Too cold to sew

Winter is a season of sewing senescence at my place because my house is largely unheated and my sewing room is Siberian. I can’t face sitting at the machine in there, not to mention shedding my many layers to fit garments-in-progress.

But I do go in there and potter about, stroke the pretty things in the stash and whittle away at the junk. I found this ad in an old Sewcraft magazine last night and it tickled my fancy because I have a bunch of old Lightning zippers in their original packaging. A zip that is unfazed by strap-hanging! That’s my kind of fastener.

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I pulled some ugly things out of the stash, too. I read a very sensible sewing blogger’s declaration that she never, ever sews with fabric she doesn’t love because otherwise when things go awry, she won’t bother rectifying the project. Wise words and I’m sorry I can’t properly attribute them because I forgot who wrote them. I’ll add this to it, too – sometimes leaving things you love in the stash for too long means your tastes change and you don’t like them anymore. To wit: this quilting cotton with reels of thread. It still sorta amuses me but I can’t imagine wearing it, yet several years ago I thought it was hilarious and I had all kinds of stunt frock plans. Now I think it’s best that I eBay it. Maybe that’s what winter is for – raking and pruning and composting while everything’s dormant.

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Buuuuuut, I have actually been sewing a little bit – things that don’t need trying on, such as quilts to diminish the scraps pile. Here’s the latest in the series of quilts for babies. I’ll be delivering it to its new owner (and she’s very new, just 2 days old) as soon as her mother is up for visitors.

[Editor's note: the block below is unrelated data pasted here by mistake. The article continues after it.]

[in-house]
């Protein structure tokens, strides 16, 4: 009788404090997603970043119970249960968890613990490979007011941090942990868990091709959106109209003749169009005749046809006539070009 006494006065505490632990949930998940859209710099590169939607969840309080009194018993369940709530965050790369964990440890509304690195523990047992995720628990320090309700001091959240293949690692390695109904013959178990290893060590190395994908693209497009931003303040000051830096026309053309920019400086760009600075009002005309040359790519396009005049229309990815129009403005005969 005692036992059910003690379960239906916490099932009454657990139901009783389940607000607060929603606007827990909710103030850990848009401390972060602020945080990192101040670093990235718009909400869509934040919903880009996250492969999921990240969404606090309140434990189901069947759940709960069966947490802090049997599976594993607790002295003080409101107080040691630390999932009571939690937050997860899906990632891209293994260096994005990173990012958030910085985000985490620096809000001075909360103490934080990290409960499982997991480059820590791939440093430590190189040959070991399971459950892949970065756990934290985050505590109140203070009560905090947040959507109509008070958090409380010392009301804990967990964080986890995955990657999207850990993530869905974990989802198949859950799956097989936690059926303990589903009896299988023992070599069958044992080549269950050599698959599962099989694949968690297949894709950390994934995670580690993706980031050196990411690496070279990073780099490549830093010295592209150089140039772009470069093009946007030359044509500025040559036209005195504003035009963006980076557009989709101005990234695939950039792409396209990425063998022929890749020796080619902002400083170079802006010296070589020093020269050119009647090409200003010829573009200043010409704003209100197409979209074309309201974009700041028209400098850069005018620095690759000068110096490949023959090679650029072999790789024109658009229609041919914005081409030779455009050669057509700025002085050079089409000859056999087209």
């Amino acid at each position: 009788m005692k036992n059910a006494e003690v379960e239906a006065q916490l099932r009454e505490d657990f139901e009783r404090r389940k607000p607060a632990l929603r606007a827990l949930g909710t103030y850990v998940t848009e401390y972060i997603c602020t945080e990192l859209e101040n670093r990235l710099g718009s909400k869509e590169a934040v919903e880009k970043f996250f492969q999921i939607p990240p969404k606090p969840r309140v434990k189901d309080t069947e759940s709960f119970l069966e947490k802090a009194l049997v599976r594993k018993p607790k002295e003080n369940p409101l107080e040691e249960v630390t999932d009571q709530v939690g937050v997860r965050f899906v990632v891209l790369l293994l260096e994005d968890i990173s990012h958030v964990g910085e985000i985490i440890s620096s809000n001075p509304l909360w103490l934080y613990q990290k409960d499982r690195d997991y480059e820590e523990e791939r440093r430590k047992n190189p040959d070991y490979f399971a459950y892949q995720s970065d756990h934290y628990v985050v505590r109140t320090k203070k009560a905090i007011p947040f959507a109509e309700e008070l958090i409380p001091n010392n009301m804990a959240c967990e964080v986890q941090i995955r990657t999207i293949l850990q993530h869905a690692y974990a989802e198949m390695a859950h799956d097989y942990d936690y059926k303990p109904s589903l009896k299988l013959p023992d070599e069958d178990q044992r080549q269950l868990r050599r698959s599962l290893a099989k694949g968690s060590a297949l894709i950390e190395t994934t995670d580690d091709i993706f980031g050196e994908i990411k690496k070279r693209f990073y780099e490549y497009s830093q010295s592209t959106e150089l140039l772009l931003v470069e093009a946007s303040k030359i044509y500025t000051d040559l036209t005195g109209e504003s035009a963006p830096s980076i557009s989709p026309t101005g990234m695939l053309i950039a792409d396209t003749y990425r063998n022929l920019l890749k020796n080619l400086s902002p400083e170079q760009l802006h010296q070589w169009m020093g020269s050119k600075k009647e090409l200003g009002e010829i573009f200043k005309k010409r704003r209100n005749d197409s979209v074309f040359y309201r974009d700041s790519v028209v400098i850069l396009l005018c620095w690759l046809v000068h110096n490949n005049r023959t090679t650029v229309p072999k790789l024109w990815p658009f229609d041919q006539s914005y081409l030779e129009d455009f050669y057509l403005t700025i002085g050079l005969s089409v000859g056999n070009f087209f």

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Pinstriped pinny

I don’t know why the Americans call this garment a ‘jumper’. It sounds so juvenile. Besides, jumpers are woolly things you wear on top to stay warm. The Americans call those ‘sweaters’. Are they especially sweaty people? I didn’t think so. Perhaps they are just proud of the human propensity to perspire. After all, dogs can’t do it. Dogs pant to stay cool. Yet, they don’t wear ‘panties’. Which is another American word I loathe.

If you made it through all the non sequiturs, you may be interested to know that my warm and sassy pinny is is made from a stretch pinstripe wool remnant and the same mail-order pattern as the bolero. And it really could have done with a bit of an iron.

Grey bolero

I cut out this bolero within about a half-hour of this pattern arriving:

Couple of changes… narrowed the shoulders a little, changed button arrangement (look, I was going to write I that I changed it from single-breasted to double-breasted, but that implied drastic surgery to my personage, which just didn’t happen) and had to hem with bias tape to keep it decent because this sucker is short. The top picture on Headless Esme implies it reaches to waist level, but Esme is a stumpy lass. On me, it’s decidedly empire line and only just covers what it was employed to cover:

I’m liking the concept, though, and have a bunch of other wooly remnants to hack up for other (longer) versions. And I won’t be so lazy… next one I’ll line properly and adjust the darts better. I just wanted to get it done, y’know? I did, however, take the time to shrink out the sleeve cap ease and at the elbow and lordy was that a revelation. Wool is the niftiest stuff. Except for its susceptilbilty to moths.